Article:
Morris, E. K., Caruso, T., Buscot, F., Fischer, M., Hancock, C., Maier, T. S., Meiners, T., Muller, C., Obermaier, E., Prati, D., Socher, S. A., Sonnemann, I., Waschke, N., Wubet, T., Wurst, S. and Rillig, M. C. (2014). Choosing and using diversity indices: insights for ecological applications from the German Biodiversity Exploratories. Ecology and Evolution, 4 (18), 3514–3524. http://doi.org/10.1002/ece3.1155
[35]
Munthali, K. G. and Murayama, Y. 2013. Interdependences between Smallholder Farming and Environmental Management in Rural Malawi: A Case of Agriculture-Induced Environmental Degradation in Malingunde Extension Planning Area (EPA). Land 2013, 2, 158-175.
[36]
Nemus, 2013. Environment and social impact assessment for Rehabilitation and Raising of Kamuzu Dam 1. ENSA Report. Lilongwe Water Board, Ministry of Agriculture, Irrigation and Water Development, Lilongwe.
[37]
NEPAD. 2017. African Forest Landscape Restoration Initiative, Overview by New Partnership for Africa’s Development (NEPAD) 16 April 2017. (Overview prepared by the World Resources Institute, NEPAD, and German Federal Ministry for Economic Cooperation and Development and the World Bank.
[38]
Resende, P. C., Resende, P., Pardal, M., Almeida, S. and Azeiteiro, U., 2010. Use of biological indicators to assess water quality of the Ul River (Portugal). Environ. Monit. Assess. (2010) 170: 535-544. DOI 10.1007/s10661-009-1255-4.
[39]
Snel, M. and Bot, A. 2003. Draft Paper: Suggested indicators for Land Degradation Assessment of Drylands. FAO, Rome.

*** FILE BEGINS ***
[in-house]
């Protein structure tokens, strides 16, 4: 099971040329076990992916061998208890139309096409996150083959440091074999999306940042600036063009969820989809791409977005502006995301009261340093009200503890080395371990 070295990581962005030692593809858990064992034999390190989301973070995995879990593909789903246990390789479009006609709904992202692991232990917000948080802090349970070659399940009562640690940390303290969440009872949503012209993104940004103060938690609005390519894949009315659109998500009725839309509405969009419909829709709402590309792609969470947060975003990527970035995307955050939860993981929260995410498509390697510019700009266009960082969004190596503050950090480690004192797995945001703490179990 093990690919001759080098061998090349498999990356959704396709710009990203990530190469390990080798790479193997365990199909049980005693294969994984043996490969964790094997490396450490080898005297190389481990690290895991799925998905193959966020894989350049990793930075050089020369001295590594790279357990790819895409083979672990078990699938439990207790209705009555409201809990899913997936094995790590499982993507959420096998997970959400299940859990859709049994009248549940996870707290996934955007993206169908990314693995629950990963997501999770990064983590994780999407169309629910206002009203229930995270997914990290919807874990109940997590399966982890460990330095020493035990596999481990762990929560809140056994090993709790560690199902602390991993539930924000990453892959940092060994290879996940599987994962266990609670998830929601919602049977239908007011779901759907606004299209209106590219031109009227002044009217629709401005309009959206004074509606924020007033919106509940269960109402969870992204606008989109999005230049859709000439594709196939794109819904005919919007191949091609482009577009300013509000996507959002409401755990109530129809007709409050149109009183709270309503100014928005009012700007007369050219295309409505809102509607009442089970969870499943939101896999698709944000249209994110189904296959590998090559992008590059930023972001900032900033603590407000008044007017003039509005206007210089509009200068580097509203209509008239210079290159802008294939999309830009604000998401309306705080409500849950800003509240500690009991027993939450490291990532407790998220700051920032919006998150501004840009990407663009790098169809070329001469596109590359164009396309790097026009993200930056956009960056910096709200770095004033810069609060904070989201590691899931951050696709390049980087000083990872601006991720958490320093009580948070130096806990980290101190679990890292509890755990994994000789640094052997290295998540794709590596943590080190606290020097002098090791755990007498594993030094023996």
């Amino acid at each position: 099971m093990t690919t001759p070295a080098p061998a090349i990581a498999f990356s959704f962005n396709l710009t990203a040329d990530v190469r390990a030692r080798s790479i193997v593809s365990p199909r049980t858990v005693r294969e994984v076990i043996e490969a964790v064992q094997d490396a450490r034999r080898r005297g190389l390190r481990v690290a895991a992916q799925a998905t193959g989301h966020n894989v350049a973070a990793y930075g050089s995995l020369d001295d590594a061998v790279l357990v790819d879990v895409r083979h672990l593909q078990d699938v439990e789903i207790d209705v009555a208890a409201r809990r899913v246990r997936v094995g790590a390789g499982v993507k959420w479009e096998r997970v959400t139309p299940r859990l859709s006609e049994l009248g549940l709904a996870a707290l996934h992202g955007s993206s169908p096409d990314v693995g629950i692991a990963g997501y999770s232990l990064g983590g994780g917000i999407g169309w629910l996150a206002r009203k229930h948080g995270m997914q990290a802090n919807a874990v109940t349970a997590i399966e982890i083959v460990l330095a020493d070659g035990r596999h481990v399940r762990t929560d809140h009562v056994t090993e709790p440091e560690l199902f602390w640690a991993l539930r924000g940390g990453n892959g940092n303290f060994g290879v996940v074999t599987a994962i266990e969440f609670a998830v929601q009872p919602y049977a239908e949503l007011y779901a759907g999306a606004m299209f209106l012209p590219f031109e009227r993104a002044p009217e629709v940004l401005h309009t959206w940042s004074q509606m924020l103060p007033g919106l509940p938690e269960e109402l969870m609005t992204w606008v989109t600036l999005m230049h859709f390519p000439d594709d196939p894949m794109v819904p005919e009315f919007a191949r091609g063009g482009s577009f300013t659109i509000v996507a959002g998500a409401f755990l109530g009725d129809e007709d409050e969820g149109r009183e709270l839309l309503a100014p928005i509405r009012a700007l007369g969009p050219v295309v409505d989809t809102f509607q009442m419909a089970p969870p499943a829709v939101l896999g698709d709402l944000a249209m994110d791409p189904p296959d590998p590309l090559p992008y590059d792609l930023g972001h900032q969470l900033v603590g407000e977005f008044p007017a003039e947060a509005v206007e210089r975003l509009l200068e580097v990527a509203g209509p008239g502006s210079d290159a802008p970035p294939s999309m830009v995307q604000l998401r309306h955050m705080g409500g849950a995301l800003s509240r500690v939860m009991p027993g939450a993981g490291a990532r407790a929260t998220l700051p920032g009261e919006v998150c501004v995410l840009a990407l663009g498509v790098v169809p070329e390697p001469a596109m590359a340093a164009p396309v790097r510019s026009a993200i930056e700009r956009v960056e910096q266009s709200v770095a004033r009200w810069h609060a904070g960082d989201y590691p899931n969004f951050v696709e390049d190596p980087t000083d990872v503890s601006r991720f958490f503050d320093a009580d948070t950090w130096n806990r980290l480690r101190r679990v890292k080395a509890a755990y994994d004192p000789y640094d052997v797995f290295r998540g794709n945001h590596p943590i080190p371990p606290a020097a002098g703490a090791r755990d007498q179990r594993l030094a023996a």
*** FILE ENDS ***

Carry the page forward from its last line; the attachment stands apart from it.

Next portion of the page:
[40]
Thorp, J. H., and Covich, A. P. (eds.). 2001. Ecology and Classification of North American Freshwater Invertebrates, Second Edition. Academic Press, San Diego, California. 1038 pp.
[41]
Uherek, C. B. and Gouvela, F. B. P., 2014. Biological Monitoring Using Macroinverebrates of Water Quality of Maroaga Stream in the Maroaga Cave System, Presidente Figueiredo, Amazon, Brazil. International Journal of Ecology, Volume 2014, Article ID 308149, 7 pages. Hindawi Publishing Corporation. http://dx.doi.org/10.1155/2014/308149
[42]
US Environmental Protection Agency (USEPA), 1997. “Field and laboratory methods for macroinvertebrate and habitat assessment of low gradient potential stream”: Mid-Atlantic Coastal Streams Workgroup, Environmental Services Division, Region 3, Wheeling, WV; 23 pages with appendices.
[43]
Welch, P. S., 1998. Liminological methods Mcgran Hill Book Co. New York. WHO, 1978. A Field Guide to African Freshwater Snails. WHO Snail Identification Center, Danish Bilharziasis Lab. Jaegersborg, Charlottenlund Denmark, 30pp.
Open Science Scholarly Journals
Open Science is a peer-reviewed platform, the journals of which cover a wide range of academic disciplines and serve the world's research and scholarly communities. Upon acceptance, Open Science Journals will be immediately and permanently free for everyone to read and download.
CONTACT US
Office Address:
228 Park Ave., S#45956, New York, NY 10003
Phone: +(001)(347)535 0661
E-mail:
LET'S GET IN TOUCH
Name
E-mail
Subject
Message
SEND MASSAGE
Copyright © 2013-2017, Open Science Publishers - All Rights Reserved